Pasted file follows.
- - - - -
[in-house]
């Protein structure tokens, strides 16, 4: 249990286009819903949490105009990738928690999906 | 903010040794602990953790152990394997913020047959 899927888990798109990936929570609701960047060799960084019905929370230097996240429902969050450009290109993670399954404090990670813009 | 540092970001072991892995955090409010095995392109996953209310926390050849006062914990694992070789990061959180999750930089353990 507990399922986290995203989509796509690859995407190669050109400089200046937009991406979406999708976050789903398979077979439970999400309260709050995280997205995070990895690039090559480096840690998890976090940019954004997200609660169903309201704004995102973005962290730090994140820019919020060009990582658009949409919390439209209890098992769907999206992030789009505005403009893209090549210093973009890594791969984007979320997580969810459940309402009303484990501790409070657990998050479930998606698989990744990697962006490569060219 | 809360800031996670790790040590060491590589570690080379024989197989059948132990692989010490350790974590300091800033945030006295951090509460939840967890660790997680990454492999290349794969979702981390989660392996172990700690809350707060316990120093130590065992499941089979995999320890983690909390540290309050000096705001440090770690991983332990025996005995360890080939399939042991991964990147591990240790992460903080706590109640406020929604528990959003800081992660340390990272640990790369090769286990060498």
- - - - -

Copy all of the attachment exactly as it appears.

[in-house]
């Protein structure tokens, strides 16, 4: 249990286009819903949490105009990738928690999906 | 903010040794602990953790152990394997913020047959 899927888990798109990936929570609701960047060799960084019905929370230097996240429902969050450009290109993670399954404090990670813009 | 540092970001072991892995955090409010095995392109996953209310926390050849006062914990694992070789990061959180999750930089353990 507990399922986290995203989509796509690859995407190669050109400089200046937009991406979406999708976050789903398979077979439970999400309260709050995280997205995070990895690039090559480096840690998890976090940019954004997200609660169903309201704004995102973005962290730090994140820019919020060009990582658009949409919390439209209890098992769907999206992030789009505005403009893209090549210093973009890594791969984007979320997580969810459940309402009303484990501790409070657990998050479930998606698989990744990697962006490569060219 | 809360800031996670790790040590060491590589570690080379024989197989059948132990692989010490350790974590300091800033945030006295951090509460939840967890660790997680990454492999290349794969979702981390989660392996172990700690809350707060316990120093130590065992499941089979995999320890983690909390540290309050000096705001440090770690991983332990025996005995360890080939399939042991991964990147591990240790992460903080706590109640406020929604528990959003800081992660340390990272640990790369090769286990060498």